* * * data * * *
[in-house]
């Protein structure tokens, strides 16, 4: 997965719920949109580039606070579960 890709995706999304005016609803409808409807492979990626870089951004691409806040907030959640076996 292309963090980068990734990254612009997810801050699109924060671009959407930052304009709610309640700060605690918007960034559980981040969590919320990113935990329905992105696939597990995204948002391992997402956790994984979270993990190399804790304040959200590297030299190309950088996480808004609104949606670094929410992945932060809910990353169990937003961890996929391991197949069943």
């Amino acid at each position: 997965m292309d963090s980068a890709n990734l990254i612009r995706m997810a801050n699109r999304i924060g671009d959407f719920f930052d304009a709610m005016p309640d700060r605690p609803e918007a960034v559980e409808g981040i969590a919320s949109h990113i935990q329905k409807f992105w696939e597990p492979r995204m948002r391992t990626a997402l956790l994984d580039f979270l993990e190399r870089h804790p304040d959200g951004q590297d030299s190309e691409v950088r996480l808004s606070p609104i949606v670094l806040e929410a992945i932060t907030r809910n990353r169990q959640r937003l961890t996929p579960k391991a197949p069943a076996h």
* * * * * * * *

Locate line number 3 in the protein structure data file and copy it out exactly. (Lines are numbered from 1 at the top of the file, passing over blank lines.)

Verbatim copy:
């Amino acid at each position: 997965m292309d963090s980068a890709n990734l990254i612009r995706m997810a801050n699109r999304i924060g671009d959407f719920f930052d304009a709610m005016p309640d700060r605690p609803e918007a960034v559980e409808g981040i969590a919320s949109h990113i935990q329905k409807f992105w696939e597990p492979r995204m948002r391992t990626a997402l956790l994984d580039f979270l993990e190399r870089h804790p304040d959200g951004q590297d030299s190309e691409v950088r996480l808004s606070p609104i949606v670094l806040e929410a992945i932060t907030r809910n990353r169990q959640r937003l961890t996929p579960k391991a197949p069943a076996h």